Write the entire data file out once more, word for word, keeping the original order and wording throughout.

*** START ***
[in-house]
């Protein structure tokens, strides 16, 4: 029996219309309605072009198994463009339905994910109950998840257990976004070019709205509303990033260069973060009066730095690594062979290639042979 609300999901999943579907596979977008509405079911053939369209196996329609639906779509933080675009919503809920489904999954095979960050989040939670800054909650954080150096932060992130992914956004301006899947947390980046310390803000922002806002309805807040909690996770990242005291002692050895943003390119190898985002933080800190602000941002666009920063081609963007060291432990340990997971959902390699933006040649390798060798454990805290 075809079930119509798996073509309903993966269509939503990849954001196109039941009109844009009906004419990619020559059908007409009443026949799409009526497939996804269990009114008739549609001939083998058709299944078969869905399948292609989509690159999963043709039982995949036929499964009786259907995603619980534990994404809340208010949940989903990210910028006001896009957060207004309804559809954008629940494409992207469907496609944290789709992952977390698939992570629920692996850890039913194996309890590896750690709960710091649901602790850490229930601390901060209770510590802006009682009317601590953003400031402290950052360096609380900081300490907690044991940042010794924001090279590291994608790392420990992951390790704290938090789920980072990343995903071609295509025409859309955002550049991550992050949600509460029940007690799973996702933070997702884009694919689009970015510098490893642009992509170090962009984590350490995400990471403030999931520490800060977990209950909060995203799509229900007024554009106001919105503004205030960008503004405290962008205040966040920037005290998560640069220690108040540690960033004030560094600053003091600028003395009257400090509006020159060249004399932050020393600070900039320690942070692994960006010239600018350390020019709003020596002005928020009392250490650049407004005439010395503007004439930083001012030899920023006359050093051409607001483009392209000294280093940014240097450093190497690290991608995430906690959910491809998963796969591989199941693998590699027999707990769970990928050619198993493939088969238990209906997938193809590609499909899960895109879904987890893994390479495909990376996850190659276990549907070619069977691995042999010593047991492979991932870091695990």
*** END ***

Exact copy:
[in-house]
């Protein structure tokens, strides 16, 4: 029996219309309605072009198994463009339905994910109950998840257990976004070019709205509303990033260069973060009066730095690594062979290639042979 609300999901999943579907596979977008509405079911053939369209196996329609639906779509933080675009919503809920489904999954095979960050989040939670800054909650954080150096932060992130992914956004301006899947947390980046310390803000922002806002309805807040909690996770990242005291002692050895943003390119190898985002933080800190602000941002666009920063081609963007060291432990340990997971959902390699933006040649390798060798454990805290 075809079930119509798996073509309903993966269509939503990849954001196109039941009109844009009906004419990619020559059908007409009443026949799409009526497939996804269990009114008739549609001939083998058709299944078969869905399948292609989509690159999963043709039982995949036929499964009786259907995603619980534990994404809340208010949940989903990210910028006001896009957060207004309804559809954008629940494409992207469907496609944290789709992952977390698939992570629920692996850890039913194996309890590896750690709960710091649901602790850490229930601390901060209770510590802006009682009317601590953003400031402290950052360096609380900081300490907690044991940042010794924001090279590291994608790392420990992951390790704290938090789920980072990343995903071609295509025409859309955002550049991550992050949600509460029940007690799973996702933070997702884009694919689009970015510098490893642009992509170090962009984590350490995400990471403030999931520490800060977990209950909060995203799509229900007024554009106001919105503004205030960008503004405290962008205040966040920037005290998560640069220690108040540690960033004030560094600053003091600028003395009257400090509006020159060249004399932050020393600070900039320690942070692994960006010239600018350390020019709003020596002005928020009392250490650049407004005439010395503007004439930083001012030899920023006359050093051409607001483009392209000294280093940014240097450093190497690290991608995430906690959910491809998963796969591989199941693998590699027999707990769970990928050619198993493939088969238990209906997938193809590609499909899960895109879904987890893994390479495909990376996850190659276990549907070619069977691995042999010593047991492979991932870091695990």